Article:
Ryan Daly knocked down two foul shots for Archbishop Carroll, but a Colin Brubaker layup – set up by Tony Staffieri’s nifty assist -brought the Barons’ faithful to their feet and had Central trailing just 16-13 with 4:11 to go in the half.
Shooting 7-of-18 in the opening half, the Barons, though, hit just one more bucket the rest of the quarter, and the Patriots got six points from Jones in an 8-2 run which put Archbishop Carroll up 24-15 going to the locker room.
“I thought Tony did a heck of a job handing the pressure tonight,” Sherwood said. “Early on, maybe it came down to there were a couple of buckets that we left in the first half. Maybe we could have made it a little closer there at halftime. It’s not too often we score 15 at half and we had some good looks.”
Wiederrecht’s fadeaway jumper and Tanner Brenize’s ‘three’ made it 30-22 at the 4:42 mark. Jones, however, returned from a late first-half injury to score inside, kicking off an 11-4 surge by the Patriots to extend their advantage to 41-26 going to the fourth quarter. Tilghman also chipped in with five in that run.
Central had hoped to keep its deficit to single digits after three, but it was easier said than done.
“They do a heck of a job spreading the floor and getting the ball to the big guys. If you look at their third-quarter games with what they’ve done to some teams recently, they’ve blasted some teams in the fourth quarter,” Sherwood remarked. “We wanted to try to get away from giving up a big run in the third, but it was tough because they keep coming at you. The guards off the bench are so good. (Number) 23 (Tilghman) controls the game.”
Over the final eight minutes, the Patriots maintained a double-digit lead, outscoring Manheim Central 16-9 to send them to the next round against District Two champ Abington Heights (26-1), a 70-42 winner over Central Columbia last Friday.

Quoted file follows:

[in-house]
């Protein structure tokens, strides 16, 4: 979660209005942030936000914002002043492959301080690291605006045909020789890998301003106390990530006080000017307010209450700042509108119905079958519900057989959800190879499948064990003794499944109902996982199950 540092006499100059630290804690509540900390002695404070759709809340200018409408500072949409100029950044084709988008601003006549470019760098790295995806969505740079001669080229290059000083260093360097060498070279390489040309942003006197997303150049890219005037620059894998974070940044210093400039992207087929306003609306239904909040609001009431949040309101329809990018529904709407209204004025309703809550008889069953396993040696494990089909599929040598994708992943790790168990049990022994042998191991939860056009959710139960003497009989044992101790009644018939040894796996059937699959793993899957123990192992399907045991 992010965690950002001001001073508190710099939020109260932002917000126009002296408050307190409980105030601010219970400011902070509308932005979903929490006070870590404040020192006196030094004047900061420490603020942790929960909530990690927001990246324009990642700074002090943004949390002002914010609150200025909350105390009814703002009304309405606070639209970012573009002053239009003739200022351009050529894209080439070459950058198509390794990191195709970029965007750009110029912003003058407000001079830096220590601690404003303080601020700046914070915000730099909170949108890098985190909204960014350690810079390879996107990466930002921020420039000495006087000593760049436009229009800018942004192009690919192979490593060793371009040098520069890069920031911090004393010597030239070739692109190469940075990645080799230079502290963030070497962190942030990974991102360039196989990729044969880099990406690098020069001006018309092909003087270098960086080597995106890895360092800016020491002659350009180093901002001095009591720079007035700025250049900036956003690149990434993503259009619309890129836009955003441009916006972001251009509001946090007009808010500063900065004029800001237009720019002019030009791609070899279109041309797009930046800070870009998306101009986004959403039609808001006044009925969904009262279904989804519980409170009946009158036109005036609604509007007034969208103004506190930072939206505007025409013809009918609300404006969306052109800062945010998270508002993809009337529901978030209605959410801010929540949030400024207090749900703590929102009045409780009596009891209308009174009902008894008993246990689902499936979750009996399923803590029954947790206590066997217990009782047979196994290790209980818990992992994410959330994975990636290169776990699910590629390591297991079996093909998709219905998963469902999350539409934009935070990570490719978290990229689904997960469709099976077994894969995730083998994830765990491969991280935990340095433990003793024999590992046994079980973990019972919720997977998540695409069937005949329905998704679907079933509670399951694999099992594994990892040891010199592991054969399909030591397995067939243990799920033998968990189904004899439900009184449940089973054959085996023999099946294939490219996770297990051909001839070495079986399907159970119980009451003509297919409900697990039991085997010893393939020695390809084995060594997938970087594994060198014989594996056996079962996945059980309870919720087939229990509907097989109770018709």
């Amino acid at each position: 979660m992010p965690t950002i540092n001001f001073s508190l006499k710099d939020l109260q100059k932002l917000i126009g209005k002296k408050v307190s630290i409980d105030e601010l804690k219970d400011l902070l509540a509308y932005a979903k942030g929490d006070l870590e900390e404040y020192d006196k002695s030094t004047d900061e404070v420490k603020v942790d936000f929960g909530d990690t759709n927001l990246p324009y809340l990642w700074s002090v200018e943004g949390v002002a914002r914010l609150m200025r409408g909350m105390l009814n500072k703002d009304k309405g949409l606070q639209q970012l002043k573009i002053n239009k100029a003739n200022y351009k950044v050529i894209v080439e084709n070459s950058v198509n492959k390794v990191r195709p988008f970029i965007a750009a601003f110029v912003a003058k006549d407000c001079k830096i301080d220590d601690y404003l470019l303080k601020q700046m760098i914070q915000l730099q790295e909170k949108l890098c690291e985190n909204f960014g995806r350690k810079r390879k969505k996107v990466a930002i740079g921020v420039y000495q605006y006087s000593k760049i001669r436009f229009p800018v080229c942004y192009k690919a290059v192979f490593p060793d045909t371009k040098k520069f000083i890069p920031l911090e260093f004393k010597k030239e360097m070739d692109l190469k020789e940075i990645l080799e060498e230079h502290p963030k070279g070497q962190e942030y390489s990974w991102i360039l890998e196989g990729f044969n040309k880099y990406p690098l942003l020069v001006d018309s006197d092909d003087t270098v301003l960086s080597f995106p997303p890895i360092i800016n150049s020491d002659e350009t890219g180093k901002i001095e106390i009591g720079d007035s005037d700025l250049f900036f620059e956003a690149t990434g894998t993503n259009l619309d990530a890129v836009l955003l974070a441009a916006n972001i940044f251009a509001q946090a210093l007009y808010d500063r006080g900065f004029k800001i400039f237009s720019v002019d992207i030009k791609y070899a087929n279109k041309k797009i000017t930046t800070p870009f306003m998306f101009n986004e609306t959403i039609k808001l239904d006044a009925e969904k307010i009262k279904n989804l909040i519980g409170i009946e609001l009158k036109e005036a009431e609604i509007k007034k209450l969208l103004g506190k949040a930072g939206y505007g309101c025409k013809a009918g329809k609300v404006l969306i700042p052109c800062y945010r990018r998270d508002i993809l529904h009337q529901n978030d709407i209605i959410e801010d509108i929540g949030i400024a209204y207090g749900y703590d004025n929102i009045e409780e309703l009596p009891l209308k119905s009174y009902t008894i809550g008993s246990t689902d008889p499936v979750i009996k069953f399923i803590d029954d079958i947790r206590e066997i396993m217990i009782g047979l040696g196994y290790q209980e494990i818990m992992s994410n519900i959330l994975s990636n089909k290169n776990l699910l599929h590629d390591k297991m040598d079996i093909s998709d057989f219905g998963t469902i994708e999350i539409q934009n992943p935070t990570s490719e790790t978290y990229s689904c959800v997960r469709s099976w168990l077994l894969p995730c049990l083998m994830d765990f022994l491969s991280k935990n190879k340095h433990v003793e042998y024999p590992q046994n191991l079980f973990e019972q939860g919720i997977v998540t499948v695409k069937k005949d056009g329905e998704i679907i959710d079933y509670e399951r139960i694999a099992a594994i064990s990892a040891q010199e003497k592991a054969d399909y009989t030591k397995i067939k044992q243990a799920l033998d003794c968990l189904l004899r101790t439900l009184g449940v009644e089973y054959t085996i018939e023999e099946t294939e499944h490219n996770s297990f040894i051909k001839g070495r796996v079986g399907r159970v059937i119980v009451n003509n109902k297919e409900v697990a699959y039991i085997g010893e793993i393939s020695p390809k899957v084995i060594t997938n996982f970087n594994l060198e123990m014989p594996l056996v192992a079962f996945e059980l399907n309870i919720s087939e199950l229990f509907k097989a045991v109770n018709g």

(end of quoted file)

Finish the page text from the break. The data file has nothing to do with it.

For the Barons, who bring back all of their starters from a team which reached its first-ever District championship game this winter, they are hoping for another deep playoff run next year. To do so, however, the Central boys will need to overcome the loss of three seniors – Josh Flanagan, Josiah Ginder and Steve Young.
“Yes, I’m excited about next year,” Sherwood said, “but we had three natural-born winners that were seniors. They have to be replaced. They took care of their roles. There’s things that they did for us that were just absolutely huge.”
Those seniors, and the rest of the Barons, left Sherwood with a good problem as he got on the bus outside of Garden Spot.
“I normally have a month to prepare for the banquet and I have a really good speech waiting for everybody. I don’t even know what I’m going to say,” Sherwood laughed. “Hopefully everything spoke for itself here with our program this year. Flat-out great kids. You can’t write it big enough. You can’t write it enough times.”
Bruce Morgan is the sports editor for the Lititz Record Express. He welcomes your questions and comments and can be reached at email@example.com or at 721-4451.